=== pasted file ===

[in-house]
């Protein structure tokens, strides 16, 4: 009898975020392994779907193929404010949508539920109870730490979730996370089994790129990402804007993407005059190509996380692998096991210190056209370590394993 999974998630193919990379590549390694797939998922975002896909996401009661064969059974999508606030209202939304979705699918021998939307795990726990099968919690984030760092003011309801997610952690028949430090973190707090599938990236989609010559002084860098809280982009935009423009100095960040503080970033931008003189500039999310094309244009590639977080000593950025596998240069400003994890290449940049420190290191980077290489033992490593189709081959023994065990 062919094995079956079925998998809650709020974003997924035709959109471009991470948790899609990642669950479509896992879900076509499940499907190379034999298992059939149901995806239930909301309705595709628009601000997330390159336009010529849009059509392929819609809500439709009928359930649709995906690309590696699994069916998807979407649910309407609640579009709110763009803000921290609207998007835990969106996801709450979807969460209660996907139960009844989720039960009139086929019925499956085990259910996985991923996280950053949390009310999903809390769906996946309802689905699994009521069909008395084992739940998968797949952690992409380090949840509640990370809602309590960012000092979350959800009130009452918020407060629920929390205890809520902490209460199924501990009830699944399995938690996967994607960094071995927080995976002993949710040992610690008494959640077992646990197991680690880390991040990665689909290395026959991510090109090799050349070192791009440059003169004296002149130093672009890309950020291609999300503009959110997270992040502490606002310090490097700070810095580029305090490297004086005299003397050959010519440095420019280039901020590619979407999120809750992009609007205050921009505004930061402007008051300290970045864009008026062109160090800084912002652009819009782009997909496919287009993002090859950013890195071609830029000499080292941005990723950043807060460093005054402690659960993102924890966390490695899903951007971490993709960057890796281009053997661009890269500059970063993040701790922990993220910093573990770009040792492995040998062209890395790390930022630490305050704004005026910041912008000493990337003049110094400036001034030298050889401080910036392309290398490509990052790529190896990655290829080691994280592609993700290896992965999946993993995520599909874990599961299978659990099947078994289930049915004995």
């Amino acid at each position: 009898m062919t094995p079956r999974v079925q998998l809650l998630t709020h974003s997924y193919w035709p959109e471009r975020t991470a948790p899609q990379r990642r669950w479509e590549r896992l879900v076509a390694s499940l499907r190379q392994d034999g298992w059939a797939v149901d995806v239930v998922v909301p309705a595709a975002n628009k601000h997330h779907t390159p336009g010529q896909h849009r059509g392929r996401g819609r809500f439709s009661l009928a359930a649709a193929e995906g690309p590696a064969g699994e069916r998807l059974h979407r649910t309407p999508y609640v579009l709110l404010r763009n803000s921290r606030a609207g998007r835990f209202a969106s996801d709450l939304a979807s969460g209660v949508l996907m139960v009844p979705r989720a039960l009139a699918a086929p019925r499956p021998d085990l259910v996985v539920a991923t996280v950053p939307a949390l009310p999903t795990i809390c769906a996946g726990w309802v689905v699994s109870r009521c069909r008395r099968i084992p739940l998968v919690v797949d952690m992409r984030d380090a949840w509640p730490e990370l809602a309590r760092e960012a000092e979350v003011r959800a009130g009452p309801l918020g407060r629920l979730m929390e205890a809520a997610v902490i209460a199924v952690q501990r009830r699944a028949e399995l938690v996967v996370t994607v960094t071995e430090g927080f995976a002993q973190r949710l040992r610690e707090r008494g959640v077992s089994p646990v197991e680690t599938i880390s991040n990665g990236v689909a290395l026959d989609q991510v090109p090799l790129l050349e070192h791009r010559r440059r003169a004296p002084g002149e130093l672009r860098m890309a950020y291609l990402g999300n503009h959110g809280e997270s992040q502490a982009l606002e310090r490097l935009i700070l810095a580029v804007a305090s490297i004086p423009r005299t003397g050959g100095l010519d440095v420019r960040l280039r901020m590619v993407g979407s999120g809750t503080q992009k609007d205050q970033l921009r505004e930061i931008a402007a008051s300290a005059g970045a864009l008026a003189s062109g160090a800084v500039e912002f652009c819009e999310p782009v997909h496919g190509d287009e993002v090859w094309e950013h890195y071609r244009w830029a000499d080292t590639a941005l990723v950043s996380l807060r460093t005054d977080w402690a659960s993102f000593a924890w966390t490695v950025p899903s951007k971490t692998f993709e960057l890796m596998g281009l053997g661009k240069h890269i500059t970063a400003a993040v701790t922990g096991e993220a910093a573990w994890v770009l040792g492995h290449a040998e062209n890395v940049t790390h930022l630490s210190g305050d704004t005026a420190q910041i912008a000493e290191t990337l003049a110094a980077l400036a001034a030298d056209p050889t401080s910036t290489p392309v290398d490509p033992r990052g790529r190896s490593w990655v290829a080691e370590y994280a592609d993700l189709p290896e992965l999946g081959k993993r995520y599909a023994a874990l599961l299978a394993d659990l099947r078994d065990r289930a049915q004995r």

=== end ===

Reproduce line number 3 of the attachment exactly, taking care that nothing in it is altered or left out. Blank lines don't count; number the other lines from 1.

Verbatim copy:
């Amino acid at each position: 009898m062919t094995p079956r999974v079925q998998l809650l998630t709020h974003s997924y193919w035709p959109e471009r975020t991470a948790p899609q990379r990642r669950w479509e590549r896992l879900v076509a390694s499940l499907r190379q392994d034999g298992w059939a797939v149901d995806v239930v998922v909301p309705a595709a975002n628009k601000h997330h779907t390159p336009g010529q896909h849009r059509g392929r996401g819609r809500f439709s009661l009928a359930a649709a193929e995906g690309p590696a064969g699994e069916r998807l059974h979407r649910t309407p999508y609640v579009l709110l404010r763009n803000s921290r606030a609207g998007r835990f209202a969106s996801d709450l939304a979807s969460g209660v949508l996907m139960v009844p979705r989720a039960l009139a699918a086929p019925r499956p021998d085990l259910v996985v539920a991923t996280v950053p939307a949390l009310p999903t795990i809390c769906a996946g726990w309802v689905v699994s109870r009521c069909r008395r099968i084992p739940l998968v919690v797949d952690m992409r984030d380090a949840w509640p730490e990370l809602a309590r760092e960012a000092e979350v003011r959800a009130g009452p309801l918020g407060r629920l979730m929390e205890a809520a997610v902490i209460a199924v952690q501990r009830r699944a028949e399995l938690v996967v996370t994607v960094t071995e430090g927080f995976a002993q973190r949710l040992r610690e707090r008494g959640v077992s089994p646990v197991e680690t599938i880390s991040n990665g990236v689909a290395l026959d989609q991510v090109p090799l790129l050349e070192h791009r010559r440059r003169a004296p002084g002149e130093l672009r860098m890309a950020y291609l990402g999300n503009h959110g809280e997270s992040q502490a982009l606002e310090r490097l935009i700070l810095a580029v804007a305090s490297i004086p423009r005299t003397g050959g100095l010519d440095v420019r960040l280039r901020m590619v993407g979407s999120g809750t503080q992009k609007d205050q970033l921009r505004e930061i931008a402007a008051s300290a005059g970045a864009l008026a003189s062109g160090a800084v500039e912002f652009c819009e999310p782009v997909h496919g190509d287009e993002v090859w094309e950013h890195y071609r244009w830029a000499d080292t590639a941005l990723v950043s996380l807060r460093t005054d977080w402690a659960s993102f000593a924890w966390t490695v950025p899903s951007k971490t692998f993709e960057l890796m596998g281009l053997g661009k240069h890269i500059t970063a400003a993040v701790t922990g096991e993220a910093a573990w994890v770009l040792g492995h290449a040998e062209n890395v940049t790390h930022l630490s210190g305050d704004t005026a420190q910041i912008a000493e290191t990337l003049a110094a980077l400036a001034a030298d056209p050889t401080s910036t290489p392309v290398d490509p033992r990052g790529r190896s490593w990655v290829a080691e370590y994280a592609d993700l189709p290896e992965l999946g081959k993993r995520y599909a023994a874990l599961l299978a394993d659990l099947r078994d065990r289930a049915q004995r």